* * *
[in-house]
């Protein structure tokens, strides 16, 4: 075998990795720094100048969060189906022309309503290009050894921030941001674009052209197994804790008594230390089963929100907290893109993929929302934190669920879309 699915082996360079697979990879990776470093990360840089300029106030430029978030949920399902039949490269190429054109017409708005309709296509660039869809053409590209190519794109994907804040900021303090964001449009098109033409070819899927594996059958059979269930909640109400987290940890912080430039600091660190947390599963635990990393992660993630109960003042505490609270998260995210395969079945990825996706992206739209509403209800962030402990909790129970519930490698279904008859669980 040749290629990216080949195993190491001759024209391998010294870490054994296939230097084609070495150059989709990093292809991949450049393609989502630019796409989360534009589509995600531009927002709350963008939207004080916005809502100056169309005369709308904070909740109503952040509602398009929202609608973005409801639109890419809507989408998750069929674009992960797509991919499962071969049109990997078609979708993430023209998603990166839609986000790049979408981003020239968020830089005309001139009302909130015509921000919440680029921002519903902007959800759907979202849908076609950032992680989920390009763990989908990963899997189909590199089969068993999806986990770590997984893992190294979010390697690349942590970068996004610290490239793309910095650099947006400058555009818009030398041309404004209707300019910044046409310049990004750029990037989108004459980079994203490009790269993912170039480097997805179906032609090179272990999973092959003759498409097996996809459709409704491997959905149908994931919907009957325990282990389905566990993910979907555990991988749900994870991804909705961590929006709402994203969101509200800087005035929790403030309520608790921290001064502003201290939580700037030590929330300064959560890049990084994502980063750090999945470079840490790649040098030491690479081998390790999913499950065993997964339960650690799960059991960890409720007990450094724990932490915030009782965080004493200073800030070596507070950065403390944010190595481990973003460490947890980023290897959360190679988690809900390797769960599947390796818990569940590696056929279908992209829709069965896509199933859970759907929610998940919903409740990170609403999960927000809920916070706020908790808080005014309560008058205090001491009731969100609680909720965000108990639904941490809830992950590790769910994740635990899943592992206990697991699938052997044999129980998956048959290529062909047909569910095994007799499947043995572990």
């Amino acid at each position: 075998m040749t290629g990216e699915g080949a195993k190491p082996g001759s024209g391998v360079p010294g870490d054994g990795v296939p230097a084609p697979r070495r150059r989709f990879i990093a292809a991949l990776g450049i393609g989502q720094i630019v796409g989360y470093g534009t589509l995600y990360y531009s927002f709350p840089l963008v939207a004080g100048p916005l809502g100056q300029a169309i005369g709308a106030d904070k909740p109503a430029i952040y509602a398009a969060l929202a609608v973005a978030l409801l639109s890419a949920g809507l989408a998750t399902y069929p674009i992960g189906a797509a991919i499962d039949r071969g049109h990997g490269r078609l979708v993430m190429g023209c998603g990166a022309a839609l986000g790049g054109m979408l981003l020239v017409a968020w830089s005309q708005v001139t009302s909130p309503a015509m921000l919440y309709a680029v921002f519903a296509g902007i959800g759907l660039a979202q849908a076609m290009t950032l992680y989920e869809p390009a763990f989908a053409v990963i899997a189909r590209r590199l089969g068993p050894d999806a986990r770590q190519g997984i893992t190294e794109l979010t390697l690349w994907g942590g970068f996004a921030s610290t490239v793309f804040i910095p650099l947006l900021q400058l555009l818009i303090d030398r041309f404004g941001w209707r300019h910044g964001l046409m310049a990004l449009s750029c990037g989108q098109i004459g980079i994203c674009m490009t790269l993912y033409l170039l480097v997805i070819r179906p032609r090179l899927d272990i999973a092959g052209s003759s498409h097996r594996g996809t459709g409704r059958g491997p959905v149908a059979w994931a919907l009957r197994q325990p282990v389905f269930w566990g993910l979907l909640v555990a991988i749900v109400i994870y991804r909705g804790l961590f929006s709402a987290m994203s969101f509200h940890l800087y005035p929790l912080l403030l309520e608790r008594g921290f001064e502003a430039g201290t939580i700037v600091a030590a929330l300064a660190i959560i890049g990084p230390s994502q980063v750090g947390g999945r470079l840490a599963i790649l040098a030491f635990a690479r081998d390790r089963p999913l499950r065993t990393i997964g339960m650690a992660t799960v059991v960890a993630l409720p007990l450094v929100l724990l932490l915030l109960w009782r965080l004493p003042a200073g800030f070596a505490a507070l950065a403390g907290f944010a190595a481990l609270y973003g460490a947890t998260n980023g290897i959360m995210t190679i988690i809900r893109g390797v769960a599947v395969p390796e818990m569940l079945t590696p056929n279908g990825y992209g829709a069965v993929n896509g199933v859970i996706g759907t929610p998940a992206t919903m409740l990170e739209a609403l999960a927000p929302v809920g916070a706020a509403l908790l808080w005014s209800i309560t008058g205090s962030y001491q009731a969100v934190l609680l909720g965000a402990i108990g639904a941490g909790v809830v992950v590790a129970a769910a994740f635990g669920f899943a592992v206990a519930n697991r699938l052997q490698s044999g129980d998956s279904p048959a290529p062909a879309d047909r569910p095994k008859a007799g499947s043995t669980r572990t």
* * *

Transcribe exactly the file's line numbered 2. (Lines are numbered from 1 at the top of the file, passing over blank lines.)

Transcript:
């Protein structure tokens, strides 16, 4: 075998990795720094100048969060189906022309309503290009050894921030941001674009052209197994804790008594230390089963929100907290893109993929929302934190669920879309 699915082996360079697979990879990776470093990360840089300029106030430029978030949920399902039949490269190429054109017409708005309709296509660039869809053409590209190519794109994907804040900021303090964001449009098109033409070819899927594996059958059979269930909640109400987290940890912080430039600091660190947390599963635990990393992660993630109960003042505490609270998260995210395969079945990825996706992206739209509403209800962030402990909790129970519930490698279904008859669980 040749290629990216080949195993190491001759024209391998010294870490054994296939230097084609070495150059989709990093292809991949450049393609989502630019796409989360534009589509995600531009927002709350963008939207004080916005809502100056169309005369709308904070909740109503952040509602398009929202609608973005409801639109890419809507989408998750069929674009992960797509991919499962071969049109990997078609979708993430023209998603990166839609986000790049979408981003020239968020830089005309001139009302909130015509921000919440680029921002519903902007959800759907979202849908076609950032992680989920390009763990989908990963899997189909590199089969068993999806986990770590997984893992190294979010390697690349942590970068996004610290490239793309910095650099947006400058555009818009030398041309404004209707300019910044046409310049990004750029990037989108004459980079994203490009790269993912170039480097997805179906032609090179272990999973092959003759498409097996996809459709409704491997959905149908994931919907009957325990282990389905566990993910979907555990991988749900994870991804909705961590929006709402994203969101509200800087005035929790403030309520608790921290001064502003201290939580700037030590929330300064959560890049990084994502980063750090999945470079840490790649040098030491690479081998390790999913499950065993997964339960650690799960059991960890409720007990450094724990932490915030009782965080004493200073800030070596507070950065403390944010190595481990973003460490947890980023290897959360190679988690809900390797769960599947390796818990569940590696056929279908992209829709069965896509199933859970759907929610998940919903409740990170609403999960927000809920916070706020908790808080005014309560008058205090001491009731969100609680909720965000108990639904941490809830992950590790769910994740635990899943592992206990697991699938052997044999129980998956048959290529062909047909569910095994007799499947043995572990």